Non-Fungible Tokens (NFTs) are the latest craze taking over the internet, with seemingly unknown artists suddenly making millions. But following in the same chaotic path cryptocurrencies have taken before, the world of NFTs has exploded into an uncontrollable phenomenon.


While the concept of an NFT has been around since around 2015, they’ve reached a peak in the last year or two but especially in recent months. With the success that has now been achieved, NFTs have penetrated the world of celebrities and influencers.

Despite this sudden interest in NFTs, the image connected with the technology isn’t entirely positive. According to research by Tidio, roughly 82% of those who are Gen-Z and 51% of millennials believe that NFTs are scams.

Merav Ozair, a blockchain expert and fintech professor thinks this perception comes from a misunderstanding of the technology, and a perpetuation of hype and gimmick culture from influencers.

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© Noam Galai
People walk past an NFT advertisement © Noam Galai

“I have my reservations with influencers in NFTs because it gives a misconception of what they are. These influencers and all the hype and the gimmicks gives people the wrong impression. If they don't understand the technology behind it and what it can offer, they won’t understand how important NFTs can be.” says Ozair.

This is not to say that influencers shouldn’t play a role in the advancement of NFTs, nor should they be prevented from investing in them. “If influencers want to be involved with NFTs, they also have to educate, there has to be a balance,” says Ozair.

“The value of technology is definitely there; we just need more education to help people better understand it and see beyond the gimmick and understand the real use cases here.”

The real use cases Ozair is referring to is around authentication. She sees NFTs as a key digital tool for authenticating everything from housing contracts, to marriage licenses and music royalties.

In its current form, it’s understandable where the view of NFTs has come from. In January this year, OpenSea, the largest NFT marketplace so far, announced that over 80% of the items created through its free minting tool were plagiarised, fake or spam.

On top of this, despite the image that NFTs all sell for millions, the majority of sales occurring on OpenSea at its peak either weren't making a profit or were barely breaking even. 33.6 per cent of sales were less than $100 and 20 per cent broke into the $100-$200 region. This is before fees are taken by OpenSea which can take well over half of your profit (or more).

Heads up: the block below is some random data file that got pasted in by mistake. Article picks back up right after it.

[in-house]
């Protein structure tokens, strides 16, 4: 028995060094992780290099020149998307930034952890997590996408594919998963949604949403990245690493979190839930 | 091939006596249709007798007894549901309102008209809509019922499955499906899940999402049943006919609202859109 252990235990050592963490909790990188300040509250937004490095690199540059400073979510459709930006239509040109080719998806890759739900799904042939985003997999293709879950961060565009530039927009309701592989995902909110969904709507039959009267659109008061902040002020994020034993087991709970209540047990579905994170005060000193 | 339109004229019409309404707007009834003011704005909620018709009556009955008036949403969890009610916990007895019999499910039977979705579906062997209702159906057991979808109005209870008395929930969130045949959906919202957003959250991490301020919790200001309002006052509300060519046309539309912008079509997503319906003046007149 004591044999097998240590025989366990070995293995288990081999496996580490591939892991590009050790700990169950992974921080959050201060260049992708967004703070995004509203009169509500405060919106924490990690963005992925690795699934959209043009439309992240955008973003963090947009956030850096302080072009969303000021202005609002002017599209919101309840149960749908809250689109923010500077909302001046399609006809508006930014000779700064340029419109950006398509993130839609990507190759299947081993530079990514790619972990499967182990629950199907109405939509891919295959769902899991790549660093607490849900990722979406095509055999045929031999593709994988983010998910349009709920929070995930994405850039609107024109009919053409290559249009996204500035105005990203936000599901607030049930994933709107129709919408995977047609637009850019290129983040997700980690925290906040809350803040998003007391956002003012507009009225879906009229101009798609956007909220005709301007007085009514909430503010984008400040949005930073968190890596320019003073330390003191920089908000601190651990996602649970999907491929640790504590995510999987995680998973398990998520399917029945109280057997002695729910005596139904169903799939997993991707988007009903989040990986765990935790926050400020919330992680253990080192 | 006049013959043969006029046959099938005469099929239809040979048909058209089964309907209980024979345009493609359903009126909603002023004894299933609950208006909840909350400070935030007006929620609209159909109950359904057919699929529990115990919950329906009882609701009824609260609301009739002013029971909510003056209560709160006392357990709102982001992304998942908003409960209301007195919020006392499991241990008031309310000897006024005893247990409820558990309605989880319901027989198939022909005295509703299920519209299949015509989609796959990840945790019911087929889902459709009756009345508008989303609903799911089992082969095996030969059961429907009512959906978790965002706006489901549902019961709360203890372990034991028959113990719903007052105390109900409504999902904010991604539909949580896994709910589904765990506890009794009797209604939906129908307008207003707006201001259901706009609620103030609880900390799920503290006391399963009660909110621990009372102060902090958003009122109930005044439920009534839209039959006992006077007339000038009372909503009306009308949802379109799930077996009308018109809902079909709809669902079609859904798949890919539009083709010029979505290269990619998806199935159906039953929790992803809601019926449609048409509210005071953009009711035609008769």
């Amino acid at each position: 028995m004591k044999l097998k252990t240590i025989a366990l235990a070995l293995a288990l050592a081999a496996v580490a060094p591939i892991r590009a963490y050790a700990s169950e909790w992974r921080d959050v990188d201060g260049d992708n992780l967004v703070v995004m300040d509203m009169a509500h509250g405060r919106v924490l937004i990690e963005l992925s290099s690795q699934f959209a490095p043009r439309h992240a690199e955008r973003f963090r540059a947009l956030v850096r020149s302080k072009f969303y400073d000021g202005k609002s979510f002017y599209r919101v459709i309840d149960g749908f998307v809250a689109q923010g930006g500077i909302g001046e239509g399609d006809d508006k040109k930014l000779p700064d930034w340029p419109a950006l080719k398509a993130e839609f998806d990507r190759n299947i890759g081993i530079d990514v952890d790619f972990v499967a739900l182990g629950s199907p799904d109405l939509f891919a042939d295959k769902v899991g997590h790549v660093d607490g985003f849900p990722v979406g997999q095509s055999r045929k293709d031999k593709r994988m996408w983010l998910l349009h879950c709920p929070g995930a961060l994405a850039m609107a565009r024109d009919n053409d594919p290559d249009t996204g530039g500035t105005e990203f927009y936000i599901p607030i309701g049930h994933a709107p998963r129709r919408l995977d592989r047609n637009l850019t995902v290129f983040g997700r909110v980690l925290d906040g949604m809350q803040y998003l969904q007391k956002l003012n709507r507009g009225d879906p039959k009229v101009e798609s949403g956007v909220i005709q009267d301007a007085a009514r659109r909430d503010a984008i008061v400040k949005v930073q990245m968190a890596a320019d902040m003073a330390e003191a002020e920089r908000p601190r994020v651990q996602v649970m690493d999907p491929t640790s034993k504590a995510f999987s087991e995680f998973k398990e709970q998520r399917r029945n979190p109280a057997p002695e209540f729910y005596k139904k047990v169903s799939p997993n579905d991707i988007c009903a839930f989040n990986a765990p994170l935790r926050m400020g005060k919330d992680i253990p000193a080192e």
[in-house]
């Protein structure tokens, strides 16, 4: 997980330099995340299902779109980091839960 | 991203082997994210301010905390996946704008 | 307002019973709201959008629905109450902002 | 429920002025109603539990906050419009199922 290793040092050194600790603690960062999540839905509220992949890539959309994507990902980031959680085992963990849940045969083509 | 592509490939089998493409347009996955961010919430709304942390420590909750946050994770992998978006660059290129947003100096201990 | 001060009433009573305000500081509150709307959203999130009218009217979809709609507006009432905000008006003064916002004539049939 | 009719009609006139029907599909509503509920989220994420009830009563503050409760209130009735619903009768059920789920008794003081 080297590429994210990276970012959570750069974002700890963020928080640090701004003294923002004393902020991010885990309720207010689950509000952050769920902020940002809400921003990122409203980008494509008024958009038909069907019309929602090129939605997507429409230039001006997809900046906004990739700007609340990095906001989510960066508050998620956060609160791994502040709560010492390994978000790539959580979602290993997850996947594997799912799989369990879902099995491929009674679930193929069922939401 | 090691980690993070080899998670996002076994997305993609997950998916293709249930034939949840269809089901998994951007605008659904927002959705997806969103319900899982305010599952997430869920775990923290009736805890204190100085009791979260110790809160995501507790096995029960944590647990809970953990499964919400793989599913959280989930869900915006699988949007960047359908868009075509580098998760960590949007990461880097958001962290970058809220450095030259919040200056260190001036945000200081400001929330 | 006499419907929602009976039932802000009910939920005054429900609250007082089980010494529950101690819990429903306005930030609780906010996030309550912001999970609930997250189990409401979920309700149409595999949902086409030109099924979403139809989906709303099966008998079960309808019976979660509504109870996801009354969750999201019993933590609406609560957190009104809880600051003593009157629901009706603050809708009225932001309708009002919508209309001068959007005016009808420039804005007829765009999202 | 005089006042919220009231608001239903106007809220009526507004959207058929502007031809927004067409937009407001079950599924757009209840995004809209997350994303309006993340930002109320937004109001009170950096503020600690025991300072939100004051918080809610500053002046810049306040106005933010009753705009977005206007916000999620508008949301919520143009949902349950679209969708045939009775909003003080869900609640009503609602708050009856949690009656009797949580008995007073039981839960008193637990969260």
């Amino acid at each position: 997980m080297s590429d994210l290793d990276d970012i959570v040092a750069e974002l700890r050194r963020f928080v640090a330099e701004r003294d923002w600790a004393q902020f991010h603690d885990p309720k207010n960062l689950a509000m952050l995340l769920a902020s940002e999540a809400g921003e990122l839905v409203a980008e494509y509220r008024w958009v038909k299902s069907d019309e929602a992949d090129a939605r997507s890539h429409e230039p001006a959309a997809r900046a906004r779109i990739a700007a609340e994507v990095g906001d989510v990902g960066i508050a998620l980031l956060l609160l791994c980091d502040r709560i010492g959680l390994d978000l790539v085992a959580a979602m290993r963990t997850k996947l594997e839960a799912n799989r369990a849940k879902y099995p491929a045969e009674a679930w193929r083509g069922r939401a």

Part of the issue stems from the lack of regulation and the speed that the technology advances. “The regulation is tough because we don’t have a clear understanding of what it is right now. That doesn’t mean there is no guidance but some of it doesn’t actually make sense once you know the technology,” said Ozair.

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While the technology is currently unregulated, NFTs could end up seeing the same fate as cryptocurrencies, especially for influencers promoting and investing in them. Recently the Financial Conduct Authority announced it would strengthen risk warnings and ban incentives to invest around cryptocurrencies.

"We are concerned that too many consumers are just ‘clicking through’ and accessing high-risk investments without understanding the risks involved." the FCA said. Under proposed rules from the FCA, firms and influential characters must have relevant experience and understanding of the investments they are promoting.

A number of influencers are also currently caught up in legal issues over their promotion of crypto coins, especially those who were making false promises in their promotion.


This regulation is an important step for the unwieldy world of cryptocurrencies and NFTs could soon see similar regulation. Most people won't make the kind of profits influencers have made so "people need to focus on the technology and not the hype and misconception that they can make a million with an NFT, this is highly unlikely. Most people weren't successful in the internet bubble, it's the same idea. If you want to invest, do your due diligence like any investment and understand the risks."

About our expert, Dr Merav Ozair

Merav is a blockchain expert and fintech professor at Rutgers Business School. She is a global leading expert on blockchains, cryptocurrency and NFTs.

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Alex is a staff writer at BBC Science Focus. He has worked for a number of brands covering technology and science with an interest in consumer tech, robotics, AI and future technology.